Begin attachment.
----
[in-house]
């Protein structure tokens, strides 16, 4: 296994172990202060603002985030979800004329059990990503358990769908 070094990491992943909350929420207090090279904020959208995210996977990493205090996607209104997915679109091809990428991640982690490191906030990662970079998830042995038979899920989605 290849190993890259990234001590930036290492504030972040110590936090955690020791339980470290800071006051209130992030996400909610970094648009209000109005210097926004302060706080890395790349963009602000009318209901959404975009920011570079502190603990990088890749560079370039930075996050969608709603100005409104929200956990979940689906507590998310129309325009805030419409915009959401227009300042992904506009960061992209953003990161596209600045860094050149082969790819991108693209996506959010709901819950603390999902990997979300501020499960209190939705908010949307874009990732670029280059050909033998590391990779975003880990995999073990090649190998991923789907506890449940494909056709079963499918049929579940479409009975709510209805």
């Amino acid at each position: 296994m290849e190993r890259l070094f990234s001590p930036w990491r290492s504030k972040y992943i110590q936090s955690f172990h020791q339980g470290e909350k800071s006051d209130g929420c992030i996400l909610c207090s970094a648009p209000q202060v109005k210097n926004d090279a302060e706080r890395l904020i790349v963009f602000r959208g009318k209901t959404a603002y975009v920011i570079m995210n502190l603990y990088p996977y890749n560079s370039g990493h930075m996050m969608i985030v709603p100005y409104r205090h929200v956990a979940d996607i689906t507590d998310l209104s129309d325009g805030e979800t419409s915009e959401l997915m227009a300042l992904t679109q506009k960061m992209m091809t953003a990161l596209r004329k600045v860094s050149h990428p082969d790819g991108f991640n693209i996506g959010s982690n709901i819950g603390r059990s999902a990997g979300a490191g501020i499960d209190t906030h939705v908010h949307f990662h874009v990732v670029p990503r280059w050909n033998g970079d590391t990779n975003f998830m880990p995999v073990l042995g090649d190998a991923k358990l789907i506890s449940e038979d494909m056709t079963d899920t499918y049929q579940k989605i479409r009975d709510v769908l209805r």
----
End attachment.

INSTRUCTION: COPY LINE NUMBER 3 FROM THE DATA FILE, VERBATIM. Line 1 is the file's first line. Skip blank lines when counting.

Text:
């Amino acid at each position: 296994m290849e190993r890259l070094f990234s001590p930036w990491r290492s504030k972040y992943i110590q936090s955690f172990h020791q339980g470290e909350k800071s006051d209130g929420c992030i996400l909610c207090s970094a648009p209000q202060v109005k210097n926004d090279a302060e706080r890395l904020i790349v963009f602000r959208g009318k209901t959404a603002y975009v920011i570079m995210n502190l603990y990088p996977y890749n560079s370039g990493h930075m996050m969608i985030v709603p100005y409104r205090h929200v956990a979940d996607i689906t507590d998310l209104s129309d325009g805030e979800t419409s915009e959401l997915m227009a300042l992904t679109q506009k960061m992209m091809t953003a990161l596209r004329k600045v860094s050149h990428p082969d790819g991108f991640n693209i996506g959010s982690n709901i819950g603390r059990s999902a990997g979300a490191g501020i499960d209190t906030h939705v908010h949307f990662h874009v990732v670029p990503r280059w050909n033998g970079d590391t990779n975003f998830m880990p995999v073990l042995g090649d190998a991923k358990l789907i506890s449940e038979d494909m056709t079963d899920t499918y049929q579940k989605i479409r009975d709510v769908l209805r």